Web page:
pursuing an uncertain goal as you

seek for answers to your unvoiced questions.

I think back to this day, and wish you peace.

 

Sunday Morning at Beech Island

Sunny morning on the crest of the hill,

Slightly-cold wind in this January

Blowing down the slope toward the Savannah.

Red-doored neo-classic chapel readied

For weekly glimpse of transcendent grandeur.

Uncertainties hover here over us,

Somber occasions, enduring concerns.

During flow of familiar devotions

Light transfixes heavenward-pointed Host

Suffusing unveiled glory over all.

Some linger later outside on the porch

Viewing the landscape with improved vision,

Savoring the moments they wish would endure.

 

A View Backward from the Bend

Every now and then, my path will bend.

If no mists fill the valley, if cloudless

Skies permit, I can gaze where once I went.

On ribbons of path straddling the ridge

Were elusive apparent destinies

Downward sloping toward sunset beaches,

That so thinly disguised a cul-de-sac.

Stretching to the sky, several towers,

Some unfinished, others now collapsing,

Their classrooms with closed windows preventing

Fragrant air to alleviate the staleness,

Not knowing the land where lemon trees bloom,

Scholars scour the text repeatedly

For some non-existing enlightenment,

Refusing to look at the external.

Occasionally a face that I see,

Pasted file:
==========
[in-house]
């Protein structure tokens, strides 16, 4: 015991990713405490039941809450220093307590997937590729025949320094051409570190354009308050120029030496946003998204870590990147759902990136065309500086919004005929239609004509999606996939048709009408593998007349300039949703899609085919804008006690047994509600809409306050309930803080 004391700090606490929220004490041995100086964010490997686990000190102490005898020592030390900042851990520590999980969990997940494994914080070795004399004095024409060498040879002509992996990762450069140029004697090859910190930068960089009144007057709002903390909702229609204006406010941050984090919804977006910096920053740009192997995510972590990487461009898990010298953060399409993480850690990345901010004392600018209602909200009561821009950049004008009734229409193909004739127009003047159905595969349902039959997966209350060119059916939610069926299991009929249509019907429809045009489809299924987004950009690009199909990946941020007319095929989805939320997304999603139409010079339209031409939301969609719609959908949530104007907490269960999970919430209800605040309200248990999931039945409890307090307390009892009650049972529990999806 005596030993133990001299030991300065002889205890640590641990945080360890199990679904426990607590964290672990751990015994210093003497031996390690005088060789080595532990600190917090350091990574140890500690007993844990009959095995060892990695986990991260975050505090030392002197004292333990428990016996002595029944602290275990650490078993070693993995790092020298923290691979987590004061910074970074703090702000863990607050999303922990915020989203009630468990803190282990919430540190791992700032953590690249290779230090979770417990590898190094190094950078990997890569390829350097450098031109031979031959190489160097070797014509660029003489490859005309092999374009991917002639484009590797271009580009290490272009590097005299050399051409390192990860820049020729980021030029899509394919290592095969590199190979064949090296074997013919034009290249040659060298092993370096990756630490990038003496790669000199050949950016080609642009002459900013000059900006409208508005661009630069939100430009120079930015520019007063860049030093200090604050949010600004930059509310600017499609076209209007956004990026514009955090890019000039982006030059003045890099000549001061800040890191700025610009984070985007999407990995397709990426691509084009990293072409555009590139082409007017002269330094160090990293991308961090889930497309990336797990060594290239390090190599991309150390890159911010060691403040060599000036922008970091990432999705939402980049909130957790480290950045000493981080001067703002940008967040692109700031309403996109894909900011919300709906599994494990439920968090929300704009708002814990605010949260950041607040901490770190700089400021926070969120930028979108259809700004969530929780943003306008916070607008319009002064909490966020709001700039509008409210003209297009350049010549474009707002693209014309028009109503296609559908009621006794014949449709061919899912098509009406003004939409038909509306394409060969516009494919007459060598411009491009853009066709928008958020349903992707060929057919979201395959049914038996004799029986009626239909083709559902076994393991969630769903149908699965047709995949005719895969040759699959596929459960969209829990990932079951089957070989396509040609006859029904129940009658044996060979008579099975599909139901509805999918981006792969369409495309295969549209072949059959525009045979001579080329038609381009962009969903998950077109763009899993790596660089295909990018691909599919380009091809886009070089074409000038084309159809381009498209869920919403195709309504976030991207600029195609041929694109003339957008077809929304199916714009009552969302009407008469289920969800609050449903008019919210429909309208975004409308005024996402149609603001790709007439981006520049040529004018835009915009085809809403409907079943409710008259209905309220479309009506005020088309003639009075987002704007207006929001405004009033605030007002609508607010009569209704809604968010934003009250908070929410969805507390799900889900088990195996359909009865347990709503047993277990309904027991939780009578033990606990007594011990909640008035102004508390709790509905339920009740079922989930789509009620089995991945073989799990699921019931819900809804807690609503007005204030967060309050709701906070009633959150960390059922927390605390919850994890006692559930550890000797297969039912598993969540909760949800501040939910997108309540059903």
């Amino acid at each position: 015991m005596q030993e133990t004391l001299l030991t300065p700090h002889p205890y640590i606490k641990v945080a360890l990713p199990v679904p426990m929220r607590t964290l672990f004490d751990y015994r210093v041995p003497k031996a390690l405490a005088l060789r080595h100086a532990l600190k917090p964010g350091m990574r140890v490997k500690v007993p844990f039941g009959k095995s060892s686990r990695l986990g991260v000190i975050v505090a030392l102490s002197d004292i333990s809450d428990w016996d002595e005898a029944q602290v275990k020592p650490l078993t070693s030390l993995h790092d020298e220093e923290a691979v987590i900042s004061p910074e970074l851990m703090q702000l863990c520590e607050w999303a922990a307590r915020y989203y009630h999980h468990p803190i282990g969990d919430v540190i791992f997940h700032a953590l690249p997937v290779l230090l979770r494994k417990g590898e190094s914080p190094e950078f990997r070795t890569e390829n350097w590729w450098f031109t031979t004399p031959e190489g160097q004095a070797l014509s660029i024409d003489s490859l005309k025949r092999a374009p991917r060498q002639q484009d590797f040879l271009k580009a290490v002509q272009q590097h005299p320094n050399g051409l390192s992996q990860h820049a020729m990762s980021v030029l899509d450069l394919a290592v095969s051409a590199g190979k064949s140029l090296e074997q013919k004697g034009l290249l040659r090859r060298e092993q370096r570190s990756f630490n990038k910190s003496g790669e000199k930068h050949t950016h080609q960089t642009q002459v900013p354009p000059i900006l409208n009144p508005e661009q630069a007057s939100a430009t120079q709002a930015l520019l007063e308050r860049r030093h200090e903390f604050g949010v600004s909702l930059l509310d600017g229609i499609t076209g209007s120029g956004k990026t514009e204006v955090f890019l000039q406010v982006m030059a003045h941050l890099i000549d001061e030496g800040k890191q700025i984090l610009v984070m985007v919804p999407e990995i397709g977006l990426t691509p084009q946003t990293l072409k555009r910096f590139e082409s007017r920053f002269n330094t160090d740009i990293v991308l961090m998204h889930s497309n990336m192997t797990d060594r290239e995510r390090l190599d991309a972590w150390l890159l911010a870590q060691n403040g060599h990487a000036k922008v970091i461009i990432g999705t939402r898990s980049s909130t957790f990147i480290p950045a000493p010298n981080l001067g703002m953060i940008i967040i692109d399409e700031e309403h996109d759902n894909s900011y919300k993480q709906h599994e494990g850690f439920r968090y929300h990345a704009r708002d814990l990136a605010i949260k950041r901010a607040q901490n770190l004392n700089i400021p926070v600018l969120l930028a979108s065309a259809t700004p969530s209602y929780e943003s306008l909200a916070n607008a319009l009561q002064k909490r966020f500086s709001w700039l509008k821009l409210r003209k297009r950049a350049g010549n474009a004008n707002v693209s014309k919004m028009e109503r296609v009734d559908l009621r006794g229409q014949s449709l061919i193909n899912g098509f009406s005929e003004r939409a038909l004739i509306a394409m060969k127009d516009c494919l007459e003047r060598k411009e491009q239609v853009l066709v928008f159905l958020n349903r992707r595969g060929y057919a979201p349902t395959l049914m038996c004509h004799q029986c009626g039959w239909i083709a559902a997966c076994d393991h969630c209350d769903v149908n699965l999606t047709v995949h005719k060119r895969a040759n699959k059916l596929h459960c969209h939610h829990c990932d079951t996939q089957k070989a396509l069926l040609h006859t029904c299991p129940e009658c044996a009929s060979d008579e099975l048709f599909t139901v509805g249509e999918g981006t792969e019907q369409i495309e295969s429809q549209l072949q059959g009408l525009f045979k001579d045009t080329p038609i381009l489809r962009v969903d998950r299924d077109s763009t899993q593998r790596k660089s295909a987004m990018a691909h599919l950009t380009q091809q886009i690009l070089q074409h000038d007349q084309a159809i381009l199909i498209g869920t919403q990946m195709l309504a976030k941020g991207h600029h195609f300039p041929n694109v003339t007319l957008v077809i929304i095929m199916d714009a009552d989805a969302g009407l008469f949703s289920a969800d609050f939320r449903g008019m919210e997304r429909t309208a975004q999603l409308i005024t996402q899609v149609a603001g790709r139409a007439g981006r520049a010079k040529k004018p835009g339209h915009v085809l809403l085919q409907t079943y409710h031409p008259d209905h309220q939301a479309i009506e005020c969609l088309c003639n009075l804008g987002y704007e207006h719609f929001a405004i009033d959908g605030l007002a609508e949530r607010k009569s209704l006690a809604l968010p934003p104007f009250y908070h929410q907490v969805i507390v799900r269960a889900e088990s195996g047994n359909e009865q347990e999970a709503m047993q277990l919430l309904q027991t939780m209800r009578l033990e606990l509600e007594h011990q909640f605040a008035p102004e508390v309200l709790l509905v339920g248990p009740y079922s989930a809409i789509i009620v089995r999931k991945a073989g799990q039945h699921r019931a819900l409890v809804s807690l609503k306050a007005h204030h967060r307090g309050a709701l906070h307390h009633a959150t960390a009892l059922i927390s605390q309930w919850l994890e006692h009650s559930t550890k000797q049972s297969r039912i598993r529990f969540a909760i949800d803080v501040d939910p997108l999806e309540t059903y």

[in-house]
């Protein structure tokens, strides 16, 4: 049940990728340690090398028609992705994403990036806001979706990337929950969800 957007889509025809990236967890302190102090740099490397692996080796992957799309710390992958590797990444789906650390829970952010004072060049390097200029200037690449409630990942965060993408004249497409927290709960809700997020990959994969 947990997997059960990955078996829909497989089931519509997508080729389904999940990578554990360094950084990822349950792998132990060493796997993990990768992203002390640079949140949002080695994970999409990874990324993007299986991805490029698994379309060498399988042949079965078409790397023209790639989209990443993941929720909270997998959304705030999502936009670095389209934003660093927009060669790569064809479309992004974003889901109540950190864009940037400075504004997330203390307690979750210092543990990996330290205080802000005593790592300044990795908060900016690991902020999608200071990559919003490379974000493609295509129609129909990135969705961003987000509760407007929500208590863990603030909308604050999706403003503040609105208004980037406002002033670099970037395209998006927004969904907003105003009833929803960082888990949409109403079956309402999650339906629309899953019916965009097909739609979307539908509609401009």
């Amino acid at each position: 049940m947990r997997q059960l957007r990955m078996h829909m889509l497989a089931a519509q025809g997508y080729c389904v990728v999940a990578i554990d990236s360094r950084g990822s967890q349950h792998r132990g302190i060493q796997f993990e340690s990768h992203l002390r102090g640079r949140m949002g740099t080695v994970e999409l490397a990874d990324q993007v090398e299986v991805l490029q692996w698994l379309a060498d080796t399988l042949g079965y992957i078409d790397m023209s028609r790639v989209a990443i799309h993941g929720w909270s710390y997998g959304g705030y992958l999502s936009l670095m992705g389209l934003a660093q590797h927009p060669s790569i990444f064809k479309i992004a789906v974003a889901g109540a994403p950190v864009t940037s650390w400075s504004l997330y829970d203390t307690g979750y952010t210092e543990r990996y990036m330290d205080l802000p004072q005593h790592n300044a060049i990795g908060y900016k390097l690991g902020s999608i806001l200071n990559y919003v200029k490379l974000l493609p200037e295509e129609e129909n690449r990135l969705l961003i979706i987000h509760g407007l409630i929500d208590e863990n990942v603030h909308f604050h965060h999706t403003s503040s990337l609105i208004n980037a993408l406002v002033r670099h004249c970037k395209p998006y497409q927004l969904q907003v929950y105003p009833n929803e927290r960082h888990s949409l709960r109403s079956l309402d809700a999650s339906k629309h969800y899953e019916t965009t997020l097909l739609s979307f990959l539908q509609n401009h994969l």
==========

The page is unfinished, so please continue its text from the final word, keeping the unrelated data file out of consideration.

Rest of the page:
Or a song wafting melody to me

Reminds me of my travels on that path,

Reconnecting me to what I had loved

Even if no longer can be found

Even if it no longer can be loved.

As quickly as it comes, it disappears

And I follow the bend to straighter paths.

 

Bio: Arthur Turfa lives in the South Carolina Midlands, but his poetry contains influences of his native Pennsylvania, California, Germany (where he has also lived), as well as other places. He is working on an e-book of his poetry, scheduled for release later in 2014. Published in the Munyori Literary Journal and South Carolina English Teacher, he also maintains a personal blog, Some Poetry at aturfa.blogspot.com

Poetic Statement: Essentially I think Wordsworth had it right, although I do not always find long-lasting tranquility. Something or someone grabs a hold of me, and lingers until I recapture the moment, the glimpse, or the time from my life. My poetry attempts to include the reader into what I experienced, rather than telling the reader all about it or me. At times I strive for a sense of closure, at others I want to preserve something (more as a Symbolist than an Imagist). Whom do I read; Eliot, Auden, Rilke (in the original), Frost, Updike, Shakespeare, Bukowski, and others.Language that sings is more important that language that rhymes.